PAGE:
(Updated - 17 May): Maud Newton mentioned Auster's song a few weeks back (we assume it's the same song); it's called King George Blues, with music by One Ring Zero; the lyrics can be found at their site.
(Auster does have a point about Europeans taking authors more seriously, by the way -- not necessarily about politics, but generally.
Besides his own, interviews of American authors in large-circulation German-language newspapers we've come across recently range from Paula Fox speaking with her German translator in today's issue of the Swiss Neue Zürcher Zeitung (where a few days ago they spoke to Tajjib Salich (Tayeb Salih)) to Jeffrey Eugenides speaking with Bettina Balàka in the Austrian Die Presse (4 May).)
One-time novelist Carlos Fuentes seems more concerned with politics than fiction nowadays, too.
In the spring issue of New Perspectives Quarterly he takes on "Samuel P. Huntington, the tireless voice of alarm with respect to the menace that the idea of the "other" represents for the foundational soul of white, protestant, Anglo-Saxon United States of America" in Huntington and the Mask of Racism (link first seen at Arts & Letters Daily).
Nothing wrong with being political, though generally we prefer talent and energy to be expended on more creative endeavours (fiction !).
(Though Fuentes' latest ventures in that area haven't exactly bowled us over.)
At least he closes with a small literary flourish:
An idle question: Who will become the next Moby Dick of Captain Ahab Huntington ?
(Updated - 16 May): See also reviews of Huntington's new book, Who are We ?, (which sounds godawful) in The New Yorker (where Louis Menand tears it to shreds) and The Washington Post.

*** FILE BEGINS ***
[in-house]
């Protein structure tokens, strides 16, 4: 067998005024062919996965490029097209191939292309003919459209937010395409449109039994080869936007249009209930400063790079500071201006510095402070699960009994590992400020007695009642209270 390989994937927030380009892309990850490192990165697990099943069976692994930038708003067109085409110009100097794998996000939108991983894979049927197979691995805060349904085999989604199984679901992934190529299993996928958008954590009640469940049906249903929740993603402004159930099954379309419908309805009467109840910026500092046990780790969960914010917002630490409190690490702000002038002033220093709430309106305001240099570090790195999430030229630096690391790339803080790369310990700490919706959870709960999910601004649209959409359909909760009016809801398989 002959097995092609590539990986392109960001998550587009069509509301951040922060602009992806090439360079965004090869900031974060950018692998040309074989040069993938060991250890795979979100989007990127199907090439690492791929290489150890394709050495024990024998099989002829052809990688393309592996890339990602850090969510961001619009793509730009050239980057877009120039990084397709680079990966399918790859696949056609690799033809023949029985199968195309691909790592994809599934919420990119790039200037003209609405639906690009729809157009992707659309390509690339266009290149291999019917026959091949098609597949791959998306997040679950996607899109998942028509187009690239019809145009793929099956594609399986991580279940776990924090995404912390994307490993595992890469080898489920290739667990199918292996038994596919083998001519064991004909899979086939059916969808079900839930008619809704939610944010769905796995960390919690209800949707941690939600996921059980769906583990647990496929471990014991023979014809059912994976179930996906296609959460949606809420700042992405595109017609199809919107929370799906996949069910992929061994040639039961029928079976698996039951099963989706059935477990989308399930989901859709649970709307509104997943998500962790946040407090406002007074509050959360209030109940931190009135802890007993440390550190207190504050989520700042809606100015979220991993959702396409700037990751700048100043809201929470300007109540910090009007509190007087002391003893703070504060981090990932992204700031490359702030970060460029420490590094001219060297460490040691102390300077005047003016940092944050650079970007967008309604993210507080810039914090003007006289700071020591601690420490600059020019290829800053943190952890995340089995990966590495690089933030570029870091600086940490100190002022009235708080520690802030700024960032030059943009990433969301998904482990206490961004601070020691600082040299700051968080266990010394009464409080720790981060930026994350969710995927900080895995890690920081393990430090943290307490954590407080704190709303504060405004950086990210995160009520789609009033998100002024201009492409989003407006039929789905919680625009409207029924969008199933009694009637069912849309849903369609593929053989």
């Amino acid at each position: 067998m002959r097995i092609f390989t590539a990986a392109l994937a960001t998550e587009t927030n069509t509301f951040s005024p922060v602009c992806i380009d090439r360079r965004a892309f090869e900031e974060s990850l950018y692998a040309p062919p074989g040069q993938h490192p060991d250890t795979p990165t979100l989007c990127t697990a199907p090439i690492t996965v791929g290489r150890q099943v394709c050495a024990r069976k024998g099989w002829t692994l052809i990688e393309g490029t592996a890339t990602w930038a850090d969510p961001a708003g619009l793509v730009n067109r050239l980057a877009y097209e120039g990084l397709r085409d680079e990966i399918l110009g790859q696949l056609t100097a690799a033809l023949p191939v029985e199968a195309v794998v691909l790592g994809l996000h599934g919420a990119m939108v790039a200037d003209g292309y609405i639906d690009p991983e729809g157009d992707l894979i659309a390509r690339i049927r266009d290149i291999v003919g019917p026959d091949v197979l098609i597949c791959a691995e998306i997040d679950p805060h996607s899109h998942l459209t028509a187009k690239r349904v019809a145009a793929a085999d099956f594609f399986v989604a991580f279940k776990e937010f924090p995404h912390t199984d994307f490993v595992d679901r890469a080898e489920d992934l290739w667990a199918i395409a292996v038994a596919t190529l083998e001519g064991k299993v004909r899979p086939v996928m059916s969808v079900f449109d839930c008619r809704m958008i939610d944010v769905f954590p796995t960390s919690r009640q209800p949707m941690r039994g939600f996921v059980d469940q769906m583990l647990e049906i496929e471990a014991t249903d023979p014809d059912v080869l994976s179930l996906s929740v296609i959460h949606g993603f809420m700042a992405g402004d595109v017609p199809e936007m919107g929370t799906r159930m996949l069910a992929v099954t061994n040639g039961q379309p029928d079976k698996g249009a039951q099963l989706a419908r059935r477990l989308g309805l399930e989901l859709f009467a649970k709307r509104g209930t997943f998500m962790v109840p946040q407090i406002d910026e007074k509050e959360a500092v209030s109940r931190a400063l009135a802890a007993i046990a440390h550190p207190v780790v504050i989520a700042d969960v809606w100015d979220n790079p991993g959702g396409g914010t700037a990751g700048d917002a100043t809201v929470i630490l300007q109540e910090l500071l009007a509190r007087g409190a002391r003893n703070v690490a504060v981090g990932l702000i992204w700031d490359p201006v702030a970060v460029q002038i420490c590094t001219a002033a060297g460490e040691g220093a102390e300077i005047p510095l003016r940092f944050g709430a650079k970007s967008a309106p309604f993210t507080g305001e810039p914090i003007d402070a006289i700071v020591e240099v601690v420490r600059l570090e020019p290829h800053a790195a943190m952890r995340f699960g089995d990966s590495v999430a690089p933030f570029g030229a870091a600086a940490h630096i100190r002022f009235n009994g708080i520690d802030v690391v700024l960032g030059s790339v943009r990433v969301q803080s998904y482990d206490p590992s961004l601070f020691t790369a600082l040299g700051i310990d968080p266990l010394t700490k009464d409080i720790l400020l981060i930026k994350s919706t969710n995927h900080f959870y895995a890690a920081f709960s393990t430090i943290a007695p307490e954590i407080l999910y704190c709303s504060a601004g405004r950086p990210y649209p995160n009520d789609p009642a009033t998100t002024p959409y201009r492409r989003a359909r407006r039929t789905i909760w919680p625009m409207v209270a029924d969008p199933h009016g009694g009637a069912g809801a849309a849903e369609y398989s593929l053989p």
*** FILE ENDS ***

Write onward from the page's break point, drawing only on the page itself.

Is it the last remaining source of solid literary coverage in English-language newspapers ?
Maybe not quite yet, but this week's The Guardian Review is full of more good stuff than can be found in half a dozen other 'leading' newspapers put together (and we aren't just saying that because Nicholas Clee mentions our Andrew Wylie post in his column).
Al-Ahram Weekly offers yet another of their periodical (and generally depressing) updates on preparations by the Arab countries (and lack of preparation by the Arab League) for the Frankfurt Book Fair (where they will be the guest(s) of honour), in Weakness in unity
Novelist Gamal El-Ghitani is quoted:
"It's becoming clear to me now that, in dealing with the Arab League, which does not possess a strong enough authority with which to impose a certain vision on Arab states, the Germans made a mistake.
Had their dealings been undertaken individually with each state, perhaps a kind of competitiveness would have ensued -- something that Arabs don't tend to achieve when they work together."
A review by Zachary Houle at PopMatters informs us that Michael Turner's The Pornographer's Poem (see also our review) is finally coming out in a proper US edition, from Soft Skull Press.
(Not that there was anything wrong with it being an Arsenal Pulp publication, as several of his other titles still are, but the Canadian imprint wasn't always as readily available in the US.)
Worth a look.
The most recent addition to the complete review is our review of Mark Palmer's book on How to Oust the World's Last Dictators by 2025, Breaking the Real Axis of Evil.
It's an intriguing and not entirely unrealistic idea; unfortunately, the current American administration isn't consistent in its support for democratic advances, admirably supporting some, especially in Africa, but willing to overlook the (grave) shortcomings of supposedly vital allies, including (currently) Saudi Arabia and Pakistan.
Palmer's approach -- focussing on the non-violent, and making it clear to all dictators that they are not wanted -- is certainly worthy of greater support (or at least discussion).